Insights from Experiments and Computation
State-of-the-art research on the perception of dynamic faces, a topic of importance to brain, cognitive, and computational sciences.
The recognition of faces is a fundamental visual function with importance for social interaction and communication. Scientific interest in facial recognition has increased dramatically over the last decade. Researchers in such fields as psychology, neurophysiology, and functional imaging have published more than 10,000 studies on face processing. Almost all of these studies focus on the processing of static pictures of faces, however, with little attention paid to the recognition of dynamic faces, faces as they change over time—a topic in neuroscience that is also relevant for a variety of technical applications, including robotics, animation, and human-computer interfaces. This volume offers a state-of-the-art, interdisciplinary overview of recent work on dynamic faces from both biological and computational perspectives.
The chapters cover a broad range of topics, including the psychophysics of dynamic face perception, results from electrophysiology and imaging, clinical deficits in patients with impairments of dynamic face processing, and computational models that provide insights about the brain mechanisms for the processing of dynamic faces. The book offers neuroscientists and biologists an essential reference for designing new experiments, and provides computer scientists with knowledge that will help them improve technical systems for the recognition, processing, synthesizing, and animating of dynamic faces.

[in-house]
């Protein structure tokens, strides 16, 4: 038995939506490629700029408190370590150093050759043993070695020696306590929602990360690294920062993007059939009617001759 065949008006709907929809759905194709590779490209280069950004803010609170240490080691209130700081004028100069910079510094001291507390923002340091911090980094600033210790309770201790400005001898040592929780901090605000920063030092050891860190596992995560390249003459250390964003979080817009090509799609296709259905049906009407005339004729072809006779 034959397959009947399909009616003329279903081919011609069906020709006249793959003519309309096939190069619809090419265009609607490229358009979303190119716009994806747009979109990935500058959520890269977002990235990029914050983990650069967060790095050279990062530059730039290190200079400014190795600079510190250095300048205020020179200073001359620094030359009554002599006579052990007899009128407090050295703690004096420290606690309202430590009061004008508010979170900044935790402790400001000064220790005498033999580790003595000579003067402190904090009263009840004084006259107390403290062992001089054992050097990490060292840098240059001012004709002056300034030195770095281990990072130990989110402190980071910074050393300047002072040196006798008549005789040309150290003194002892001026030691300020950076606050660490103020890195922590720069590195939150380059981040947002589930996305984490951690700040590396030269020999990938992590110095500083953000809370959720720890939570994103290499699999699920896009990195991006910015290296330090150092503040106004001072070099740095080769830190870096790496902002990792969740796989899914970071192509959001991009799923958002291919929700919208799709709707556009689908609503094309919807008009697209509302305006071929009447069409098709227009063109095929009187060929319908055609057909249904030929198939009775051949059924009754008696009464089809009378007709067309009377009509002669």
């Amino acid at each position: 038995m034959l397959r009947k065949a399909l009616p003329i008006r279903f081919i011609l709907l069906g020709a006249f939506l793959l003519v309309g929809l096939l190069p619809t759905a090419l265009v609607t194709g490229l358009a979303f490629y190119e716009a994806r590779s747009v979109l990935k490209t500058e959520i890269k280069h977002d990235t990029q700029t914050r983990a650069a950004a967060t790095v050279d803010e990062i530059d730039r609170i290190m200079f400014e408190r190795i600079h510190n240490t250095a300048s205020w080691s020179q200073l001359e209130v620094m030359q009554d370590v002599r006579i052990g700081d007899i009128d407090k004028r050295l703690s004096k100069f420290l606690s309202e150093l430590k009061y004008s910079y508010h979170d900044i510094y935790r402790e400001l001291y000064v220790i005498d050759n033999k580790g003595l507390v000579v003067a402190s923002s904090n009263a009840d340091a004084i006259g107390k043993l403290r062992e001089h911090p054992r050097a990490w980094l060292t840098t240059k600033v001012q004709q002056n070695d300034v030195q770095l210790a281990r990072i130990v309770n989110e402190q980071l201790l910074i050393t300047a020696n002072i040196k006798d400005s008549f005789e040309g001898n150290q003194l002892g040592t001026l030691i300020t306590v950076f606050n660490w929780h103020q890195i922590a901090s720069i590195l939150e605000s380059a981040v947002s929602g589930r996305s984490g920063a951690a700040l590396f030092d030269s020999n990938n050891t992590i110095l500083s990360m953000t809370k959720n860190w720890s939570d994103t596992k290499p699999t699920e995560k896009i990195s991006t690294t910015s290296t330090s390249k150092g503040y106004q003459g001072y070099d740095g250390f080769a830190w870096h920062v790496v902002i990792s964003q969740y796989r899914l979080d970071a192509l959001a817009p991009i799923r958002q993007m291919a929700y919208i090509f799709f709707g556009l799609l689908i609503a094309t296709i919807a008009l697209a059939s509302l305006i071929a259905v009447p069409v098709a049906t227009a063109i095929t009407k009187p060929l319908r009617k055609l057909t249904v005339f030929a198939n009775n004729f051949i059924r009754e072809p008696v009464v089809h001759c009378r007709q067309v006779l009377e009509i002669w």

Hardcover$42.00 S ISBN: 9780262014533 304 pp. | 9 in x 7 in 56 b&w illus., 4 tables
Faces do not appear out of the blue, as frozen statues. At any moment a face will have a complex movement history that provides a feast of information about identity, speech, mood, and even physical pain. This book collates the leading work on how we understand such things from facial motion, tracking the progress made with computer science in decoding and reconstructing ever more lifelike changing faces. It is rare to see an artificial intelligence approach building on the behavioral psychology and neuroscience of dynamic face recognition. Each of these areas of endeavor is well represented, giving the book a sense of overall coherence.
School of Psychology, St. Andrews University
Given that time and timing are central to social interaction, to the control of ongoing behavior, and indeed to phenomenal consciousness itself, the omission of dynamics from most of the attempts to date to understand face processing is puzzling. The present book goes a long way toward filling this lacuna. The editors' effective mix of chapters on psychophysics, neurobiology, and computational modeling of dynamic faces is likely to prove both a landmark and a resource for future efforts.
author of Computing the Mind: How the Mind Really Works